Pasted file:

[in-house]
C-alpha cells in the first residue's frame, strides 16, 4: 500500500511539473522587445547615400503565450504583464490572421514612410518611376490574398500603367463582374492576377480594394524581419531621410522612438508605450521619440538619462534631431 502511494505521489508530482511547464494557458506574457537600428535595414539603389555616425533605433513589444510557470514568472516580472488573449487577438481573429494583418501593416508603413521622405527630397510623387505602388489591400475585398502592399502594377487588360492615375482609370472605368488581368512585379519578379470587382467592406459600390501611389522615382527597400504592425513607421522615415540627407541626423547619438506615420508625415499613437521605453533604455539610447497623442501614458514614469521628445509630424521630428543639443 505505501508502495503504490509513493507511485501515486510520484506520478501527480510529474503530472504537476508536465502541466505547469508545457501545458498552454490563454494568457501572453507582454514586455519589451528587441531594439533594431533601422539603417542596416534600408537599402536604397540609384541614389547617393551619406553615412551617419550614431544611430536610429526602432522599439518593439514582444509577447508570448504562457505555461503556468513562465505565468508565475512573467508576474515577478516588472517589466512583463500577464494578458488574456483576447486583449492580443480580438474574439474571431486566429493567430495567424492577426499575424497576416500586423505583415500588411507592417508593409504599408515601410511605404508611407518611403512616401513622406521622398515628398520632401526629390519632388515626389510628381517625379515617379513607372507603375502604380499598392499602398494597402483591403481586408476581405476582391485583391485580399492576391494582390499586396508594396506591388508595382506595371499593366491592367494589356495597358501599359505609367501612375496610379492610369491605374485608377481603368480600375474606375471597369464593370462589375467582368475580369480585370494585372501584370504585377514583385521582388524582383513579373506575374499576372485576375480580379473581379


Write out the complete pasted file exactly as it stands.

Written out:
[in-house]
C-alpha cells in the first residue's frame, strides 16, 4: 500500500511539473522587445547615400503565450504583464490572421514612410518611376490574398500603367463582374492576377480594394524581419531621410522612438508605450521619440538619462534631431 502511494505521489508530482511547464494557458506574457537600428535595414539603389555616425533605433513589444510557470514568472516580472488573449487577438481573429494583418501593416508603413521622405527630397510623387505602388489591400475585398502592399502594377487588360492615375482609370472605368488581368512585379519578379470587382467592406459600390501611389522615382527597400504592425513607421522615415540627407541626423547619438506615420508625415499613437521605453533604455539610447497623442501614458514614469521628445509630424521630428543639443 505505501508502495503504490509513493507511485501515486510520484506520478501527480510529474503530472504537476508536465502541466505547469508545457501545458498552454490563454494568457501572453507582454514586455519589451528587441531594439533594431533601422539603417542596416534600408537599402536604397540609384541614389547617393551619406553615412551617419550614431544611430536610429526602432522599439518593439514582444509577447508570448504562457505555461503556468513562465505565468508565475512573467508576474515577478516588472517589466512583463500577464494578458488574456483576447486583449492580443480580438474574439474571431486566429493567430495567424492577426499575424497576416500586423505583415500588411507592417508593409504599408515601410511605404508611407518611403512616401513622406521622398515628398520632401526629390519632388515626389510628381517625379515617379513607372507603375502604380499598392499602398494597402483591403481586408476581405476582391485583391485580399492576391494582390499586396508594396506591388508595382506595371499593366491592367494589356495597358501599359505609367501612375496610379492610369491605374485608377481603368480600375474606375471597369464593370462589375467582368475580369480585370494585372501584370504585377514583385521582388524582383513579373506575374499576372485576375480580379473581379